Relaying messages from Europe
What is the European Commission's decision on beef derivatives? What is its policy on veal crates? Does the commission support seal-culling? These are just some of the hundreds of questions students and teachers put to the office of the European Commission in London.
There is no national system in England and Wales to disseminate information to students and teachers, yet demand is growing.
Given our responsibility to ensure that students have access to information about issues they are studying, this situation is not acceptable. Their interest in the European scene is evident. They are travelling, studying and working across the continent.
By this time next year we intend that the gap will be plugged. In response to the concerns of the commission in London, I chaired a working group of representatives from local education authorities and other bodies to turn into reality our contention that we were best positioned to establish Relay, a network for providing information to schools and colleges on Europe.
We decided that there could be no single template for the whole country. Circumstances and demands vary. So we need a flexible approach. We also decided that, while the initial task is to provide information, we really want to construct a network which will actively promote the European dimension.
Our proposal is that we should make agency agreements with bodies in each of 13 or so regions in England and Wales. (Current arrangements in Scotland and Northern Ireland are sound, though we continue to work closely with them). The Central Bureau for Educational Visits and Exchanges will help secure and sustain the operation of the Relay.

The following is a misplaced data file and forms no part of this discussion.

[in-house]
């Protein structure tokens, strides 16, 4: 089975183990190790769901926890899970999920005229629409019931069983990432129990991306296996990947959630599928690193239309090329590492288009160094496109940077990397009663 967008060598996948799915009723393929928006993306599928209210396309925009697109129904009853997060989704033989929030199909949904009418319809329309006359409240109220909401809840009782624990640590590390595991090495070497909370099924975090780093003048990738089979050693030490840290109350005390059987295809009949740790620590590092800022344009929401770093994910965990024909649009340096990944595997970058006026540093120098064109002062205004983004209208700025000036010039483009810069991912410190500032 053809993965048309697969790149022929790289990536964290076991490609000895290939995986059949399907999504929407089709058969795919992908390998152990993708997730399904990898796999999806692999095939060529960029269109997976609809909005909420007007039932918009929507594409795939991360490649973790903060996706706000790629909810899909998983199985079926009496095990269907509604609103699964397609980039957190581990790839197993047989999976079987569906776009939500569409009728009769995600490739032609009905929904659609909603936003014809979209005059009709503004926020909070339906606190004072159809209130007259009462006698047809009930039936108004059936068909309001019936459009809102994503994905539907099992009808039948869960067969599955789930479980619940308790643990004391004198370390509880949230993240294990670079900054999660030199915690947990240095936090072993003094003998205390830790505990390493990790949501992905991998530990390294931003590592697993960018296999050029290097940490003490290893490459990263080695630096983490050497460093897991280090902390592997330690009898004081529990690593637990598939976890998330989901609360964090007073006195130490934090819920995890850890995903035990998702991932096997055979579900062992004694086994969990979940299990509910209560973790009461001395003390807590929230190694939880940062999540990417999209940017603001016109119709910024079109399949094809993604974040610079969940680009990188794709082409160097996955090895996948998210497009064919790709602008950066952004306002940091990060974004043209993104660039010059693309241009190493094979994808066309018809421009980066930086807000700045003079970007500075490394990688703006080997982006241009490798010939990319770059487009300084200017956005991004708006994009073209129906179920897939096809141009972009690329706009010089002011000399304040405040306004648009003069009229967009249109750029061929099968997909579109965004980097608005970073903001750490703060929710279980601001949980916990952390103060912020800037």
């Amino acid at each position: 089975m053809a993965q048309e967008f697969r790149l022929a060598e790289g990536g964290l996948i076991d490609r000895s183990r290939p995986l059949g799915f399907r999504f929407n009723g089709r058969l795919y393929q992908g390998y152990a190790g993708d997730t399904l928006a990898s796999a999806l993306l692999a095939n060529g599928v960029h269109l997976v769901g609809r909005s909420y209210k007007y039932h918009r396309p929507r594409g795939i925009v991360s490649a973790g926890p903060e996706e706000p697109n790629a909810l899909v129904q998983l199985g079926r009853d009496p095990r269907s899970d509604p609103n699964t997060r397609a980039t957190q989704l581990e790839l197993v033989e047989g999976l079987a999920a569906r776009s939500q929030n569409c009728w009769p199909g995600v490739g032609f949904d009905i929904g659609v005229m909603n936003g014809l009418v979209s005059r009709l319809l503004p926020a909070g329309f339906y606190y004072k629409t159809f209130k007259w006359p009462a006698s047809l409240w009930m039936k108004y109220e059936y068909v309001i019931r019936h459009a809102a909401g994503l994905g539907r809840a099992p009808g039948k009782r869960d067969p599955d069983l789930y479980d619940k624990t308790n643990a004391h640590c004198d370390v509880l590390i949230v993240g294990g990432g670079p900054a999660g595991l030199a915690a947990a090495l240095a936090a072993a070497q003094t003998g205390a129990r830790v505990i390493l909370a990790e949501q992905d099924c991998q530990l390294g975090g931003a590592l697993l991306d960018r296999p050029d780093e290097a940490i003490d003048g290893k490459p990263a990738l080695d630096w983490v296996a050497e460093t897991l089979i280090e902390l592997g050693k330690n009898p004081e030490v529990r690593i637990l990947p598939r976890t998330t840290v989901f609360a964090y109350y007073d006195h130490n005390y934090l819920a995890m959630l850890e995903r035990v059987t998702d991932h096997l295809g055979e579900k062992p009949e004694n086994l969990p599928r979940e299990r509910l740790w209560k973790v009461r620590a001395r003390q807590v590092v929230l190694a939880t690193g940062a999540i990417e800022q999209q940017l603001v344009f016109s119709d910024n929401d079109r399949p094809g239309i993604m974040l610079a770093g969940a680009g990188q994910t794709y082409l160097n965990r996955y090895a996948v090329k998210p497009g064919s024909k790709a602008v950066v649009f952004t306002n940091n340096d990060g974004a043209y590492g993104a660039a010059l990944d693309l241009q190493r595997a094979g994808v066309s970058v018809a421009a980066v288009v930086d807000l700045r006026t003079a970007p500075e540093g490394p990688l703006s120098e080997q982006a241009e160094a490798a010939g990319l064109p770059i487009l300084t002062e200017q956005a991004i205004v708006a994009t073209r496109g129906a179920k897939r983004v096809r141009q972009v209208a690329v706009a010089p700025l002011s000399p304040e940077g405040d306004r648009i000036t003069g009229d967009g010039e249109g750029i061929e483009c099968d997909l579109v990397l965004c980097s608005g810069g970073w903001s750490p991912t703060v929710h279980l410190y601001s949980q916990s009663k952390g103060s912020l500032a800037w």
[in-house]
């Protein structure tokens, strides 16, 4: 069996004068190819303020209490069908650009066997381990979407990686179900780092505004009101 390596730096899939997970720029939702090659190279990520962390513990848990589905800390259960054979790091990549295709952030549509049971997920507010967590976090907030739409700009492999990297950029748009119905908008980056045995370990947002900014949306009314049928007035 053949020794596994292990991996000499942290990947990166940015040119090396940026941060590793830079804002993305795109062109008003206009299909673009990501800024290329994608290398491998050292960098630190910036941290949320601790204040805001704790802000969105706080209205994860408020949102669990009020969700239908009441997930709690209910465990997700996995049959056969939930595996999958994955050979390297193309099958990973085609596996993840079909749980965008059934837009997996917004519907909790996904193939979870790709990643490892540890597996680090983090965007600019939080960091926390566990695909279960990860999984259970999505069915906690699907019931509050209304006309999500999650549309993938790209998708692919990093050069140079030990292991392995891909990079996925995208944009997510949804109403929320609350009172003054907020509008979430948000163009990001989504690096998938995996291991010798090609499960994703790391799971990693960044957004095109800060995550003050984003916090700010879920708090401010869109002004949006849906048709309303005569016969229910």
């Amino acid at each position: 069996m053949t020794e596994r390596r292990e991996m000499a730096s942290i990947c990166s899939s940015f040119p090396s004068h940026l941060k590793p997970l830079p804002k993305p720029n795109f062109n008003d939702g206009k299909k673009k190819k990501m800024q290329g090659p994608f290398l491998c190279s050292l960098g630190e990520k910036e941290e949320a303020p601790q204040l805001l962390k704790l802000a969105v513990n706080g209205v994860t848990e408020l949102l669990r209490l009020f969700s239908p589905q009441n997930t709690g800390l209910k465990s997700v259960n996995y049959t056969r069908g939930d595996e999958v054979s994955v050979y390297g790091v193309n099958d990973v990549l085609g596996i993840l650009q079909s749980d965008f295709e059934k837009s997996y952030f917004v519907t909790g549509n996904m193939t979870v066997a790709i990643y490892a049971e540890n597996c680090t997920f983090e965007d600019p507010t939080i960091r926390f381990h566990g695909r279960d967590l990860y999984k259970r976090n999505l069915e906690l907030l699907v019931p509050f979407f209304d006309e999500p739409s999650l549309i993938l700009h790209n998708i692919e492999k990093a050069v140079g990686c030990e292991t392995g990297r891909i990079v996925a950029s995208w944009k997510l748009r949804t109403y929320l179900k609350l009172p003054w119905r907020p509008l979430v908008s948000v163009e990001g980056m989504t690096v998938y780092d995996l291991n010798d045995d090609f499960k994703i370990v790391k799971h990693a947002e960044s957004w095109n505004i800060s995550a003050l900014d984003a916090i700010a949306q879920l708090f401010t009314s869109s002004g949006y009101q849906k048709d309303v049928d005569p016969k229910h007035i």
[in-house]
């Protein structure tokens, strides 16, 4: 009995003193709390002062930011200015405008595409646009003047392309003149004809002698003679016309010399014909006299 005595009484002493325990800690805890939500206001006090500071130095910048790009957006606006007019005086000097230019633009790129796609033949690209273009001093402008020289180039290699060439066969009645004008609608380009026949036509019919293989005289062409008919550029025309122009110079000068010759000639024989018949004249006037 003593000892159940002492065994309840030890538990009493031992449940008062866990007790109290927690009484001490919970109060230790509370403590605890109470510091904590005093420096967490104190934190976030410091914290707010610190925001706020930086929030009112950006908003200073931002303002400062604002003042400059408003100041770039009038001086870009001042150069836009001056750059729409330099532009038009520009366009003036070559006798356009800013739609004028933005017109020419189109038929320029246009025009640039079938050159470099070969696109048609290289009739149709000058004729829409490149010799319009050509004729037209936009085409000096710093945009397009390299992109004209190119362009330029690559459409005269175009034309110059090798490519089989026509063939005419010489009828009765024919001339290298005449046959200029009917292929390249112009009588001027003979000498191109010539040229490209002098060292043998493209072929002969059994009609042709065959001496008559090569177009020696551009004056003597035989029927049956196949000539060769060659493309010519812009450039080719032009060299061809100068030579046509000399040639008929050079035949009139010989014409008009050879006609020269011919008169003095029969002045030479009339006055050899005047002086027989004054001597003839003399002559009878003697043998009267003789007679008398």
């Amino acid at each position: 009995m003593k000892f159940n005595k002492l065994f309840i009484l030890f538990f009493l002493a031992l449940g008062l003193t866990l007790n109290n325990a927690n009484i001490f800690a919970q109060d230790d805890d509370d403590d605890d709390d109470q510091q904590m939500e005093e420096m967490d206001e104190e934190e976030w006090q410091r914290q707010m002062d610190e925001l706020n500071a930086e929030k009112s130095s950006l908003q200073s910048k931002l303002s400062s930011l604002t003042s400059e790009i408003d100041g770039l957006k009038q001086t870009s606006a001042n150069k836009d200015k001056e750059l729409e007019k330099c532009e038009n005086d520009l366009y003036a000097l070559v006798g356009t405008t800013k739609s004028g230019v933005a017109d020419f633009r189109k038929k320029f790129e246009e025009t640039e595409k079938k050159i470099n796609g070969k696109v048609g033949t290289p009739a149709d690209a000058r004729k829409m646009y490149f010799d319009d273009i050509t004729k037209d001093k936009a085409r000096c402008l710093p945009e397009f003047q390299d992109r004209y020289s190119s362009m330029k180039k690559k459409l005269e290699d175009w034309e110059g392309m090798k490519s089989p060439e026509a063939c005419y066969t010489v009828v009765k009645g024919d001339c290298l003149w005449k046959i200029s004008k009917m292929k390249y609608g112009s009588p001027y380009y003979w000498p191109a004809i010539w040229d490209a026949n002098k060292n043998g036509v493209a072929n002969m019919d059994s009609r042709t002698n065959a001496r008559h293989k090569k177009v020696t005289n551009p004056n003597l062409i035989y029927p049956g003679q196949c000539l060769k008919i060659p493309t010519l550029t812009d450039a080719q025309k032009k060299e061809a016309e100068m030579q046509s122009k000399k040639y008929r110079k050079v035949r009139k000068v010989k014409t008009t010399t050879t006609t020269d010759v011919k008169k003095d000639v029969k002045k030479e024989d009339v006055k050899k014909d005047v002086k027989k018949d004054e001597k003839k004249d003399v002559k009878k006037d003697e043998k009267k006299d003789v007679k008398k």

Bodies interested in becoming regional agencies will be expected to offer the basic information service free of charge. They will already have premises, staff, telephones, IT and resource materials. They will also have networks and expertise.
While they will be expected to raise funds locally, the Relay is expected to attract pump-priming funding. Many agencies will piggy-back on existing arrangements, and we want to work closely with libraries.
We have already started to identify potential agencies and we hope that the first can be operating in April 1997. We are optimistic that these will cover most of England and Wales.
Our aim is to ensure that soon all enquiries will be handled effectively and that we shall no longer have students and teachers who feel they have to struggle to find out about the EU's work.
Roy Pryke is director of education services for Kent